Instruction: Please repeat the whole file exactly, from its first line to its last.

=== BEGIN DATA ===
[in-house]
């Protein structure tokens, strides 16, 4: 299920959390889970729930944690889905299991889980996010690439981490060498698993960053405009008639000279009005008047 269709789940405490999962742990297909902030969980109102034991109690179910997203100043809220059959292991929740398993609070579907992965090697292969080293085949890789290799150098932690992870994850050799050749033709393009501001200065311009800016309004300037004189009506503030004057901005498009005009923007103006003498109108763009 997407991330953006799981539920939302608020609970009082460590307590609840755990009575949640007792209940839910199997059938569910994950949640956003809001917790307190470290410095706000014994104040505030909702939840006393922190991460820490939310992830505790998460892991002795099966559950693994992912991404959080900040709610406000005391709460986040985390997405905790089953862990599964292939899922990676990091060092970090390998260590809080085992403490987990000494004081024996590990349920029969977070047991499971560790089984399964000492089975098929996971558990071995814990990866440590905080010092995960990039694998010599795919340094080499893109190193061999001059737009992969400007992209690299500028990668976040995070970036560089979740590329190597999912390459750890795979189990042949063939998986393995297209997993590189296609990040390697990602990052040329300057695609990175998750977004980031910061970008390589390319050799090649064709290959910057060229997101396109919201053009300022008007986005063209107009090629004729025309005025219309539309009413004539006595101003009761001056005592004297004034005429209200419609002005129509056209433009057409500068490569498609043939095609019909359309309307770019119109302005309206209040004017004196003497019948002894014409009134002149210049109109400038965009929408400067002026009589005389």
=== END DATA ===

[in-house]
């Protein structure tokens, strides 16, 4: 299920959390889970729930944690889905299991889980996010690439981490060498698993960053405009008639000279009005008047 269709789940405490999962742990297909902030969980109102034991109690179910997203100043809220059959292991929740398993609070579907992965090697292969080293085949890789290799150098932690992870994850050799050749033709393009501001200065311009800016309004300037004189009506503030004057901005498009005009923007103006003498109108763009 997407991330953006799981539920939302608020609970009082460590307590609840755990009575949640007792209940839910199997059938569910994950949640956003809001917790307190470290410095706000014994104040505030909702939840006393922190991460820490939310992830505790998460892991002795099966559950693994992912991404959080900040709610406000005391709460986040985390997405905790089953862990599964292939899922990676990091060092970090390998260590809080085992403490987990000494004081024996590990349920029969977070047991499971560790089984399964000492089975098929996971558990071995814990990866440590905080010092995960990039694998010599795919340094080499893109190193061999001059737009992969400007992209690299500028990668976040995070970036560089979740590329190597999912390459750890795979189990042949063939998986393995297209997993590189296609990040390697990602990052040329300057695609990175998750977004980031910061970008390589390319050799090649064709290959910057060229997101396109919201053009300022008007986005063209107009090629004729025309005025219309539309009413004539006595101003009761001056005592004297004034005429209200419609002005129509056209433009057409500068490569498609043939095609019909359309309307770019119109302005309206209040004017004196003497019948002894014409009134002149210049109109400038965009929408400067002026009589005389």